David Miller, center, stands with his two sons, David, Jr., 16, right, and Corey, 12, Sunday in the backyard of their home in Maybell. David and his wife, Vicky, are hoping to start a Boy Scout troop in the area after re-locating from northwestern Ohio. David Jr. and Corey were members of Boy Scout Troop 72, and have attained the ranks of Star and First Class, respectively.

Photo by Brian Smith

David Miller, center, stands with his two sons, David, Jr., 16, right, and Corey, 12, Sunday in the backyard of their home in Maybell. David and his wife, Vicky, are hoping to start a Boy Scout troop in the area after re-locating from northwestern Ohio. David Jr. and Corey were members of Boy Scout Troop 72, and have attained the ranks of Star and First Class, respectively.

Maybell family looking to start Boy Scout troop after relocating to area

When Maybell residents David and Vicky Miller moved to the area in January from northwestern Ohio, they were mostly pleased with what they found, but something was missing.

A local Boy Scout troop.

“We want our boys to continue with the Boy Scouting experience, and there was no troop in Craig that fit our needs,” Vicky said. “So we decided to start our own (troop) with the boys out this way.”

In mid-summer, Vicky and David began the process of starting a new troop for their two sons, David Jr., 16, and Corey, 12, to join. The two were active scouts in Troop 72 in northwestern Ohio, and David was an advisor for the troop.

So far, the Millers have secured a troop sponsor, the Maybell Community Center, and have four youths interested in joining, David said.

However, the troop needs at least five boys and four leaders to be an official troop, and the Millers are currently one leader short, he said.

They also have a troop number picked out — 172, Vicky said.

Recently, the Millers have also been working with a regional recruiter to get more area boys involved, putting up fliers around town and spreading the word about the developing troop.

They hope to get as many youths and parent leaders involved with the troop as possible, David said.

“If it is a small group, that’s fine; if it is a big group, that’s fine,” he said. “There are pros and cons both ways. A small group is easier to finance. A big group is a little harder to finance, but you can do more stuff.”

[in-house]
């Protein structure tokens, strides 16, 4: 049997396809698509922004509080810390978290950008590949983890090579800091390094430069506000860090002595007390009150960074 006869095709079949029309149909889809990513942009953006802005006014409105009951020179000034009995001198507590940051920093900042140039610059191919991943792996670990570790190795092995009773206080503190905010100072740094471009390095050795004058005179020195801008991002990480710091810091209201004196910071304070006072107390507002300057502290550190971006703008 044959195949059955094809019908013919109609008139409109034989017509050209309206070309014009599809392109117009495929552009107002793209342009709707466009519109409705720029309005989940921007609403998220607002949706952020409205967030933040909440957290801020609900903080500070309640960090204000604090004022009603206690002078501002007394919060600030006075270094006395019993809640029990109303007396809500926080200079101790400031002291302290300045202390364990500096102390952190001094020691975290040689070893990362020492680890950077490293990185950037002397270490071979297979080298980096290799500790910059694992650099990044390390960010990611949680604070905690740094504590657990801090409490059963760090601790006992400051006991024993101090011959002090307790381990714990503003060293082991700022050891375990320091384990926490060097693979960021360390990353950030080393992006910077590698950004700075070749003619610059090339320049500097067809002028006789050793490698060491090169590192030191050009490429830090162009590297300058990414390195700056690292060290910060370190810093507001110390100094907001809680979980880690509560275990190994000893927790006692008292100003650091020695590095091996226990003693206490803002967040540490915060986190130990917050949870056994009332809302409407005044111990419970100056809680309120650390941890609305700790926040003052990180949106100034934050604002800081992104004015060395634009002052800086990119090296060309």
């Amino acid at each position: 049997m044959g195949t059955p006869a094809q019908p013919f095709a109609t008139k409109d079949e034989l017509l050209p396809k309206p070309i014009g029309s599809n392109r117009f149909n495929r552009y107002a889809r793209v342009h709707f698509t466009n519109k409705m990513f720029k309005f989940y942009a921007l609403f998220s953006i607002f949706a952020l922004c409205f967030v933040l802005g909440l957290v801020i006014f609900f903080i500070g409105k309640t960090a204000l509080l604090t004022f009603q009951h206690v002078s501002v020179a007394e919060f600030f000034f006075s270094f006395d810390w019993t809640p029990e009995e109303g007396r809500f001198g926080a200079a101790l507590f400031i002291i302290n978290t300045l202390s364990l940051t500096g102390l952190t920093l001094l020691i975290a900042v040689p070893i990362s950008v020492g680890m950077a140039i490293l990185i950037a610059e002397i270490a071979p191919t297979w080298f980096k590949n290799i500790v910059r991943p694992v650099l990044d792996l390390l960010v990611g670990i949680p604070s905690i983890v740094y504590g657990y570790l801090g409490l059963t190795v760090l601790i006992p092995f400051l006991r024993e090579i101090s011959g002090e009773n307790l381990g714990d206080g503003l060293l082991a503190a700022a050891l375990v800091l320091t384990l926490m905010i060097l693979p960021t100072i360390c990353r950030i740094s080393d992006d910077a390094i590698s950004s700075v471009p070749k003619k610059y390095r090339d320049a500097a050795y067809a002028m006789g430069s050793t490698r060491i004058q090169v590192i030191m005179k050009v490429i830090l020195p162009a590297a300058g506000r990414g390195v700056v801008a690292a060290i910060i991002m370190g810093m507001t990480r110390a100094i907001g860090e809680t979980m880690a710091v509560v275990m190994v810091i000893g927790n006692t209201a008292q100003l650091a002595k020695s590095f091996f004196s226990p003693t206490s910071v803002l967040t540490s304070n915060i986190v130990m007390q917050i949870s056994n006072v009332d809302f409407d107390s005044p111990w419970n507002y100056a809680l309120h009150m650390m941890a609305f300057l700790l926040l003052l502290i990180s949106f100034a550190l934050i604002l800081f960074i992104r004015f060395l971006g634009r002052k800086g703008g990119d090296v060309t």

The Millers have also been talking with Craig resident Randy Looper about having a group of Cub Scouts transition into their future Boy Scout troop.

Looper, co-Cubmaster of Pack 166, said he has six second-year Webelos ready to bridge into Boy Scouts in the first part of 2011. Looper said he wants to transition with the boys in his Cub Scout pack and become a Boy Scout leader with the new troop.

“Cub Scouting is fun, but Boy Scouting is a kick,” said Looper, an Eagle Scout. “It is just a great time and, yeah, I definitely want to be in Boy Scouting.”

Looper said he considered starting his own troop before he heard of the Millers’ interest in forming one.

Looper is also excited about having a troop to bridge into with other scouts and leaders already in place, he said.

“The more people we have — if the Millers are there and we can join them and we can pick up other leaders, and you’ve got six or seven adults involved — it’s great,” he said. “If you have three of us doing everything, it is just a lot of time.”

Looper said having the new Boy Scout troop in the area would be good for the rural community.

“In order to get them involved, you need that organization — whether it is in Maybell or whether it is in Craig — to give them the advantage of Boy Scouts,” he said. “The problem in rural areas (is that) you are looking at one kid here, two kids there, and so they miss out.

“Whereas if you can get a … rural troop, then you grab those … individuals along with the troop from the town and combine them.”

Vicky agreed.

“I think it would help bring the community a little bit more together,” she said of starting a new troop. “There is not a lot of stuff out here for the kids to do.”

Moreover, David said Boy Scouting values would have a positive effect in the community by shaping youths into “good citizens.”

“It teaches you how to respect other people and their things properly,” he said. “(It teaches) how to help people, even when you are not asked for, to help for the sake of helping instead of helping for the hope of a reward.”

Cindy Looper, co-Cubmaster with her husband, Randy, said Boy Scouting values are “what we want in all of our citizens.”

“So, why would you not teach that to the kids?” she said. “It teaches them to do community service. It teaches them to take care of their environment. It teaches them all the things, I hope, we would want our youth to learn.”

For David, Jr., the benefit of his time in the Boy Scouts is clear.

“It teaches you organization, gets you ready for the outdoors and teaches you life skills,” he said. “It teaches you to be a good person and (about) responsibility.”

The Millers said they have their eyes on a couple of specific things they are hoping to bring to the new troop — the first of which is exploring Moffat County’s open space.

“Would like to spend a lot more time outdoors,” David said. “They’ve got probably 100 times more opportunity out here than they did in Ohio as far as enjoying the outdoors and learning things.”

The Millers also hope to promote community service projects through the new troop.

“That is something that a lot of young people don’t know enough about is doing anything to give back,” David said.

To get involved with the Millers’ new troop, e-mail Vicky at dmiller1968@live.com, or call (419) 217-5934.

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